They tried this in Germany after World War I, back when they suffered the Weimar Republic's hyperinflationary demise. I think history shows what happened and what the economy and life was like on that occasion.
They tried this in Japan back in the '90s (and still to this very day, with no end in sight). I think most Japanese people wouldn't mind me saying things haven't been great for them in this period, although they were lucky to get a tailwind from the economy of rest-of-the-world to help mitigate their woes.
How could one forget to mention Zimbabwe in any conversation regarding inflation?
The source of all these problems? Mismanagement of fiat money.
The British Empire grew (by accident) as a result of mercantile success on the high seas of the world. We were a nation of entrepreneurs and wheeler-dealers, who could make trades that worked for both sides and made a shedload of wealth. The wealth was counted in gold and/or silver. The UK Pound Sterling was backed by gold (and silver, hence Sterling -- literally a pound of silver), and the world gradually came to love and want to use the coin of the realm.
The British Empire has declined rapidly since Sterling was untied from the Gold Standard, after World War I to some degree, and after World War II entirely. This is most graphically demonstrated by looking at the history of the metal content of our old coinage -- before 1921, UK silver coins were 92.5% silver("Sterling"), and then until 1947 UK silver coins were 50% silver. From 1947, UK "silver" coins were made of a copper-nickel alloy.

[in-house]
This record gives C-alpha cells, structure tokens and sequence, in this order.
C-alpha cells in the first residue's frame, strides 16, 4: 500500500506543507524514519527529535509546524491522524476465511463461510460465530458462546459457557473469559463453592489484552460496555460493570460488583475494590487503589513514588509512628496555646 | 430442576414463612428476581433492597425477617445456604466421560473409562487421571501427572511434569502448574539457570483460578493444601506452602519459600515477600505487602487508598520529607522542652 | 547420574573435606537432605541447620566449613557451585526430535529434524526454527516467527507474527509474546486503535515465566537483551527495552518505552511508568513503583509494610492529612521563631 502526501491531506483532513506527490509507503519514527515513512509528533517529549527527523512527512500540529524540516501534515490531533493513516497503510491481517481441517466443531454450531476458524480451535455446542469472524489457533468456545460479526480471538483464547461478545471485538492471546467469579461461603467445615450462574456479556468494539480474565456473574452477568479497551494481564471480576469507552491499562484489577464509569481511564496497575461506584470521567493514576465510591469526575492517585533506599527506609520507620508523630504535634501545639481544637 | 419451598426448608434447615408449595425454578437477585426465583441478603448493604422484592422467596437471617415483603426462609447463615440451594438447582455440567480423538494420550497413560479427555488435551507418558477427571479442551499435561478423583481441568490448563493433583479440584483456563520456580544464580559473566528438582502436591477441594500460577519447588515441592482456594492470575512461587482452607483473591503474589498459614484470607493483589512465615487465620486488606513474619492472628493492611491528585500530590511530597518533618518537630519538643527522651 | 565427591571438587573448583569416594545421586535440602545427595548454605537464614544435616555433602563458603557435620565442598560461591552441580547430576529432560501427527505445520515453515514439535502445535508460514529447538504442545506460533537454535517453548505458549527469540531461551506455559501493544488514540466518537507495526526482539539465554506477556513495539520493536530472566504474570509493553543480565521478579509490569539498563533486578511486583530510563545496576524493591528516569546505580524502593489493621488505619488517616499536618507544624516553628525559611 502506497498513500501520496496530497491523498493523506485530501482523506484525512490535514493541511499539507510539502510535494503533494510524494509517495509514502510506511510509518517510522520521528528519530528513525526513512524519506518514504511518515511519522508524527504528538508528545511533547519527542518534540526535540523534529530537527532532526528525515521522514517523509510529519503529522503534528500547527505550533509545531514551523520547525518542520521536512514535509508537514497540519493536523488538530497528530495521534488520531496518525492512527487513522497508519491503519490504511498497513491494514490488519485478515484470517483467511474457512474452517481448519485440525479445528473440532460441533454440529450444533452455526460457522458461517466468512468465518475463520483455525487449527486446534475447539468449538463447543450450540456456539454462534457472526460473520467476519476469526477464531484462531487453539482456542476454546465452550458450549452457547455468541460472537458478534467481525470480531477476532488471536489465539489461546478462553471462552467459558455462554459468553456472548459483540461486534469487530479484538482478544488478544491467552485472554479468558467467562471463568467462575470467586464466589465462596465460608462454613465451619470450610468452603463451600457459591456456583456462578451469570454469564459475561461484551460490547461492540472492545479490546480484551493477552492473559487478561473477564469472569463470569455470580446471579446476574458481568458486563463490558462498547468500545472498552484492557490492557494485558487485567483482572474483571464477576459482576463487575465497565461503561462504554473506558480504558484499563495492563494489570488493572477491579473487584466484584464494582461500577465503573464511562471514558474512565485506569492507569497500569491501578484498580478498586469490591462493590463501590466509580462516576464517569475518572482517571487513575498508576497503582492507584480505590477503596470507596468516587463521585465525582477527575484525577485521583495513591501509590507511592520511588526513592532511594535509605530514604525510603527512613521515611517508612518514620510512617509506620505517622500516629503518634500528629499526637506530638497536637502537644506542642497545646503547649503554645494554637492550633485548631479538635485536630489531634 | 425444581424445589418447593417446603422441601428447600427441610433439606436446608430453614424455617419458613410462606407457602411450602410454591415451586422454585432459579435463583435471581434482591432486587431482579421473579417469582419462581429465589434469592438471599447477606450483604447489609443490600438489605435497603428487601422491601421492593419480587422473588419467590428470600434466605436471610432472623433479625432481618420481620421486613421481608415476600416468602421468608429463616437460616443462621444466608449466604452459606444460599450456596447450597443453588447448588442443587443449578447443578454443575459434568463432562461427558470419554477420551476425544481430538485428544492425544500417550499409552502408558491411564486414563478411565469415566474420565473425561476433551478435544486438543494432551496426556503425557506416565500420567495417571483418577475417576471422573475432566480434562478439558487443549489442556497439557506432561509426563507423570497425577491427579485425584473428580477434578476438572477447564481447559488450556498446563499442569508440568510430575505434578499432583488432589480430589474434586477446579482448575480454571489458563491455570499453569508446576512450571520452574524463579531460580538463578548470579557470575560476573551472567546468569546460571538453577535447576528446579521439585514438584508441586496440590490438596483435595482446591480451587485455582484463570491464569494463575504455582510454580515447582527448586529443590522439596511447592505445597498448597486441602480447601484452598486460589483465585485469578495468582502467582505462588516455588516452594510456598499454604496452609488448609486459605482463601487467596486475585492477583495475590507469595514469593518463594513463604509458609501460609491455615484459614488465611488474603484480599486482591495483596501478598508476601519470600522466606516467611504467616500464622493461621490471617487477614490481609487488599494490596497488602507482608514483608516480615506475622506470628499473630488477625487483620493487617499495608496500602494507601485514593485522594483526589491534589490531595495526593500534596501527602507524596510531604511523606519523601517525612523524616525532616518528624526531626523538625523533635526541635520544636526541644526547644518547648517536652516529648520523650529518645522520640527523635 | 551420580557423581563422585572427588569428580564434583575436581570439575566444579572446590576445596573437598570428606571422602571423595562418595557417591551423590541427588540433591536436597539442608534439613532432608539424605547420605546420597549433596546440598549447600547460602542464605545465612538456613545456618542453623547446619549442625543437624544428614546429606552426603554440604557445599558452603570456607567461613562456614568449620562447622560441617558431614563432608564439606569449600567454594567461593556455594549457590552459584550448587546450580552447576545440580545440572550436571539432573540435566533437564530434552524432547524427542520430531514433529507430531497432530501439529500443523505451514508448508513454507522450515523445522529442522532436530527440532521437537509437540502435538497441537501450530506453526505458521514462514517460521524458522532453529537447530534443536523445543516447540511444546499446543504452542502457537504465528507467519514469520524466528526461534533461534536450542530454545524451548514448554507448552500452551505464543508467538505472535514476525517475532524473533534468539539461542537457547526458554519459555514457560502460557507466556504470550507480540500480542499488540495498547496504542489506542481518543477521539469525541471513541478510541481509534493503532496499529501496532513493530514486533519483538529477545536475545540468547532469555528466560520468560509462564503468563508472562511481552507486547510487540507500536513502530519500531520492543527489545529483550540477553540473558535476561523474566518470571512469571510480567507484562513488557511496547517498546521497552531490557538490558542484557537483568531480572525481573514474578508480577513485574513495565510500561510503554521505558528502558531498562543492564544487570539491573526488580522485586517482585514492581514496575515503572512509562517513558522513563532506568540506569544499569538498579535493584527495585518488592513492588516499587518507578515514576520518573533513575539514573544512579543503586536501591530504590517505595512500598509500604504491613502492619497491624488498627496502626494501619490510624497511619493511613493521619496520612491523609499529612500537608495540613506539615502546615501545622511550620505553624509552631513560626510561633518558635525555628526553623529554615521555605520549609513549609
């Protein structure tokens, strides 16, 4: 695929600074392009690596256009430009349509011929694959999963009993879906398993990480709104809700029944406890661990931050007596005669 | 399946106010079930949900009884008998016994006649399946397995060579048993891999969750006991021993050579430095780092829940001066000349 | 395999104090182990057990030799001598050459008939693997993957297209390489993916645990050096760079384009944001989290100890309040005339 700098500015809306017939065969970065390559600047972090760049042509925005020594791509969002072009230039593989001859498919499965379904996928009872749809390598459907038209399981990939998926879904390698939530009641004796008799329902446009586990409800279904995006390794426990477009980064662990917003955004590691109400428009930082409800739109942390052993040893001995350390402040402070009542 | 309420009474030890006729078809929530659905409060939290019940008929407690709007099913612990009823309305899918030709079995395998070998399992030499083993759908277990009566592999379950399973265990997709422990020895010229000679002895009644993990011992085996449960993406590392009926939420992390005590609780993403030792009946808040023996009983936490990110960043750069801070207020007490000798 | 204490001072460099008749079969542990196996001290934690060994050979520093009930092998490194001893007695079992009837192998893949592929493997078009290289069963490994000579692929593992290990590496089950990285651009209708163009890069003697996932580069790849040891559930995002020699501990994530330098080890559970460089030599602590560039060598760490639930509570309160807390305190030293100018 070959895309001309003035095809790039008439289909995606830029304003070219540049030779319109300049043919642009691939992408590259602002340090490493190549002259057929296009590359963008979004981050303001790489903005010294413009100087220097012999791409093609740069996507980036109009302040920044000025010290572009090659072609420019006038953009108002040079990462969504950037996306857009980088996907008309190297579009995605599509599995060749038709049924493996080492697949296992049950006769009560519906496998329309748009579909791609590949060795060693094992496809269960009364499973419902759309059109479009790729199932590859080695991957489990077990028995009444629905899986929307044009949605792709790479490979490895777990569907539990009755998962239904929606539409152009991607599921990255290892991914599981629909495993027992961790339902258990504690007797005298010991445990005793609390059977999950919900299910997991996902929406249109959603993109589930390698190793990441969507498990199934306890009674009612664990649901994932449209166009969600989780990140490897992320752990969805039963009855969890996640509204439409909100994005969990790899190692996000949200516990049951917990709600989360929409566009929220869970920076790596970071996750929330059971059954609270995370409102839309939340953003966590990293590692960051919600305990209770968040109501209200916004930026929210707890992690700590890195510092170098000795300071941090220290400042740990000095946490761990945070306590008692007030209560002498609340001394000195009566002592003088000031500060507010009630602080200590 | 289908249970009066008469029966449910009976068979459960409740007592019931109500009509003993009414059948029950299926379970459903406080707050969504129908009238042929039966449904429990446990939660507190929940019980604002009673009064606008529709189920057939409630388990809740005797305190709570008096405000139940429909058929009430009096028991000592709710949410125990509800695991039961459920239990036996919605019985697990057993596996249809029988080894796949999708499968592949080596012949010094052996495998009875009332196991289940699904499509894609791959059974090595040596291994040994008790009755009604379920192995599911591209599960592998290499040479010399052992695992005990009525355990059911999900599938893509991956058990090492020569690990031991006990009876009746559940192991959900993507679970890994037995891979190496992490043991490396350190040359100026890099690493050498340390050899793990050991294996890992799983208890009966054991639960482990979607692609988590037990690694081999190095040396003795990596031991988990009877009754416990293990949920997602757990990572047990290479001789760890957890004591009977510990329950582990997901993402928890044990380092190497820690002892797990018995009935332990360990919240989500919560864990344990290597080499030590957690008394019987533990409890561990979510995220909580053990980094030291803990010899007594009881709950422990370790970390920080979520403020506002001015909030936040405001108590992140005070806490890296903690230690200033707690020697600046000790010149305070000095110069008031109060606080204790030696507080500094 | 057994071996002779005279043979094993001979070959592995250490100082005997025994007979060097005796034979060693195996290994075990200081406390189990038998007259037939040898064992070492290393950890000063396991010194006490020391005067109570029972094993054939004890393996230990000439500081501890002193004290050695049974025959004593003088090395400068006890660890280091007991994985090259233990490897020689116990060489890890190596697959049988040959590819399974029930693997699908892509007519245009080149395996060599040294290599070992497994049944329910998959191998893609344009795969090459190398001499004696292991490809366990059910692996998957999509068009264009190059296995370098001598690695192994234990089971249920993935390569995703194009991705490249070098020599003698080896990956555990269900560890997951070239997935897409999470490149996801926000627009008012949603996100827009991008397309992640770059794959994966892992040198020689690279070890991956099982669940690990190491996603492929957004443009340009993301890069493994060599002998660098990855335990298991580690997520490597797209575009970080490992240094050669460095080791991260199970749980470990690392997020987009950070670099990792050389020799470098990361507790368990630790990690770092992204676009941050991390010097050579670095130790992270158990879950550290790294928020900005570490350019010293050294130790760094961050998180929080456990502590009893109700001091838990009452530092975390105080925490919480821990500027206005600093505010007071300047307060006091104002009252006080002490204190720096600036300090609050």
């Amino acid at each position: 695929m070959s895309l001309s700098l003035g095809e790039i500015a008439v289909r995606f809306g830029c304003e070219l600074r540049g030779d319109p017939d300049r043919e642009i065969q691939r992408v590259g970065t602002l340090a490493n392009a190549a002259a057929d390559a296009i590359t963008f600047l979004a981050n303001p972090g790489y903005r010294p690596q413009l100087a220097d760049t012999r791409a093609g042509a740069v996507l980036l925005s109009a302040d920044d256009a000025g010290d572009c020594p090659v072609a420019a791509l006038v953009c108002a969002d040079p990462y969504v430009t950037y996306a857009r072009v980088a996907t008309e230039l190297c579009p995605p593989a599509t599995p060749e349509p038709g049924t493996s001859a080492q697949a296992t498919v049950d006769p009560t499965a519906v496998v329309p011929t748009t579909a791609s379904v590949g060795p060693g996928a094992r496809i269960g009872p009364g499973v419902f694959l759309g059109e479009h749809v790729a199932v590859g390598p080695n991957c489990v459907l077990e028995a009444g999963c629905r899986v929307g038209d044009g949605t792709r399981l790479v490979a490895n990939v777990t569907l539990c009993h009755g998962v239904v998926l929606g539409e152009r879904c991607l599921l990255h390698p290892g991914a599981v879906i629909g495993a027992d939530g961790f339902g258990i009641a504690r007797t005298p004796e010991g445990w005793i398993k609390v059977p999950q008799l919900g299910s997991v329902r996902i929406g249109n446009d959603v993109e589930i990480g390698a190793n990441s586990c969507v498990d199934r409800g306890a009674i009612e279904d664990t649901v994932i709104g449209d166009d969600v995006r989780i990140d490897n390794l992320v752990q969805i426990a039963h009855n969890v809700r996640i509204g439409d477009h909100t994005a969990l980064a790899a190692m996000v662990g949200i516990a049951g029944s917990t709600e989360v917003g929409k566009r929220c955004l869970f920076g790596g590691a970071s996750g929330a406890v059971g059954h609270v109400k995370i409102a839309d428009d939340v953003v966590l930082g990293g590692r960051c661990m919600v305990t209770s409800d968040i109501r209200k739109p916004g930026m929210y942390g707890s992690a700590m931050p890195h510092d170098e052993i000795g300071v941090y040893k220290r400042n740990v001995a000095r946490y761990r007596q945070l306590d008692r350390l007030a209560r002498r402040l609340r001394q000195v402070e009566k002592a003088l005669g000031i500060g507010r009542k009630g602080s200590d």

Today, the British Empire has declined so far that it is in question if HM the Queen can continue to boss around the Scots for much longer, or the Welsh for that matter. If you come and visit me in Scotland and we stroll to the bank to draw out some cash, you will be surprised to find that even we do not use Bank of England notes! The same if you go to a shop, you will get your change very, very likely composed of Bank of Scotland, Royal Bank of Scotland or Clydesdale Bank promisory notes. Personally, I prefer to spend these as quickly as I can, and to keep any BoE notes in preference when I get them. Not least because when I am down south, people look at me kinda funny when I hand over the Scottish notes, they don't want to take them. But, more importantly, I figure any of those private Scottish banks could and still might fail at any time and certainly without prior warning, which would render those notes worthless while BoE notes will always be acceptable. Just a thought.
Back to reliable money then:
- BoE notes seem to me "better" than private Scottish bank notes.
- Gold and silver seem to me "better still".
Good money always chases out bad eventually.